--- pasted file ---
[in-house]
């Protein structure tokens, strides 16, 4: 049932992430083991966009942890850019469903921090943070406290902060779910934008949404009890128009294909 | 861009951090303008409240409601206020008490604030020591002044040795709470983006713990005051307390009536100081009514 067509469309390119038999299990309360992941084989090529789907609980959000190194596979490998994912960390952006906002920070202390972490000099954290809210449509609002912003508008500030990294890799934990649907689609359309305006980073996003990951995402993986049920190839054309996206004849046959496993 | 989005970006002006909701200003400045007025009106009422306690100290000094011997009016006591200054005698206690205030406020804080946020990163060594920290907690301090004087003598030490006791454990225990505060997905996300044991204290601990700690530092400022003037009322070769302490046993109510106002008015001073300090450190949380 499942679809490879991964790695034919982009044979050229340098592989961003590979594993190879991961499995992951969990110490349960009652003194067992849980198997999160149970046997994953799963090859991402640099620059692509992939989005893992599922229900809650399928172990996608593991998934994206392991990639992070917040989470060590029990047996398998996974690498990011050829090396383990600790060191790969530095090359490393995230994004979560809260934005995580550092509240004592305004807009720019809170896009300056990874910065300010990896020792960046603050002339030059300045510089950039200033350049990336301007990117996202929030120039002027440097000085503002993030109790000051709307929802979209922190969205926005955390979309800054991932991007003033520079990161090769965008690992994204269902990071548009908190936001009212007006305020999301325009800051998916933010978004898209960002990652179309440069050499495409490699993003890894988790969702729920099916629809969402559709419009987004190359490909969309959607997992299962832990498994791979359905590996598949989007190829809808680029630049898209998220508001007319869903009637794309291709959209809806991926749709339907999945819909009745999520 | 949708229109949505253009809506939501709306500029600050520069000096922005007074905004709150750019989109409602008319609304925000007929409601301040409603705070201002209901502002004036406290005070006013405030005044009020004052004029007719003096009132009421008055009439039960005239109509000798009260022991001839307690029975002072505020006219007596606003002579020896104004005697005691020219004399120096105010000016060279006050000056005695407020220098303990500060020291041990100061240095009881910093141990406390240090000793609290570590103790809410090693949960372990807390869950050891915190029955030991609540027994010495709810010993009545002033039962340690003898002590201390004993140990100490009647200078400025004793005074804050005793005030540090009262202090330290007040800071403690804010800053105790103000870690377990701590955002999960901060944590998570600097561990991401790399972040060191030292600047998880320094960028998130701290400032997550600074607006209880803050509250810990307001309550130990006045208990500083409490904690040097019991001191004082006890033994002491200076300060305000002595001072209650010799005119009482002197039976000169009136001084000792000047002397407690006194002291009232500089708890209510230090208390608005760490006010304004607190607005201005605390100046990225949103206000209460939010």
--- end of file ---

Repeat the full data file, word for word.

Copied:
[in-house]
């Protein structure tokens, strides 16, 4: 049932992430083991966009942890850019469903921090943070406290902060779910934008949404009890128009294909 | 861009951090303008409240409601206020008490604030020591002044040795709470983006713990005051307390009536100081009514 067509469309390119038999299990309360992941084989090529789907609980959000190194596979490998994912960390952006906002920070202390972490000099954290809210449509609002912003508008500030990294890799934990649907689609359309305006980073996003990951995402993986049920190839054309996206004849046959496993 | 989005970006002006909701200003400045007025009106009422306690100290000094011997009016006591200054005698206690205030406020804080946020990163060594920290907690301090004087003598030490006791454990225990505060997905996300044991204290601990700690530092400022003037009322070769302490046993109510106002008015001073300090450190949380 499942679809490879991964790695034919982009044979050229340098592989961003590979594993190879991961499995992951969990110490349960009652003194067992849980198997999160149970046997994953799963090859991402640099620059692509992939989005893992599922229900809650399928172990996608593991998934994206392991990639992070917040989470060590029990047996398998996974690498990011050829090396383990600790060191790969530095090359490393995230994004979560809260934005995580550092509240004592305004807009720019809170896009300056990874910065300010990896020792960046603050002339030059300045510089950039200033350049990336301007990117996202929030120039002027440097000085503002993030109790000051709307929802979209922190969205926005955390979309800054991932991007003033520079990161090769965008690992994204269902990071548009908190936001009212007006305020999301325009800051998916933010978004898209960002990652179309440069050499495409490699993003890894988790969702729920099916629809969402559709419009987004190359490909969309959607997992299962832990498994791979359905590996598949989007190829809808680029630049898209998220508001007319869903009637794309291709959209809806991926749709339907999945819909009745999520 | 949708229109949505253009809506939501709306500029600050520069000096922005007074905004709150750019989109409602008319609304925000007929409601301040409603705070201002209901502002004036406290005070006013405030005044009020004052004029007719003096009132009421008055009439039960005239109509000798009260022991001839307690029975002072505020006219007596606003002579020896104004005697005691020219004399120096105010000016060279006050000056005695407020220098303990500060020291041990100061240095009881910093141990406390240090000793609290570590103790809410090693949960372990807390869950050891915190029955030991609540027994010495709810010993009545002033039962340690003898002590201390004993140990100490009647200078400025004793005074804050005793005030540090009262202090330290007040800071403690804010800053105790103000870690377990701590955002999960901060944590998570600097561990991401790399972040060191030292600047998880320094960028998130701290400032997550600074607006209880803050509250810990307001309550130990006045208990500083409490904690040097019991001191004082006890033994002491200076300060305000002595001072209650010799005119009482002197039976000169009136001084000792000047002397407690006194002291009232500089708890209510230090208390608005760490006010304004607190607005201005605390100046990225949103206000209460939010």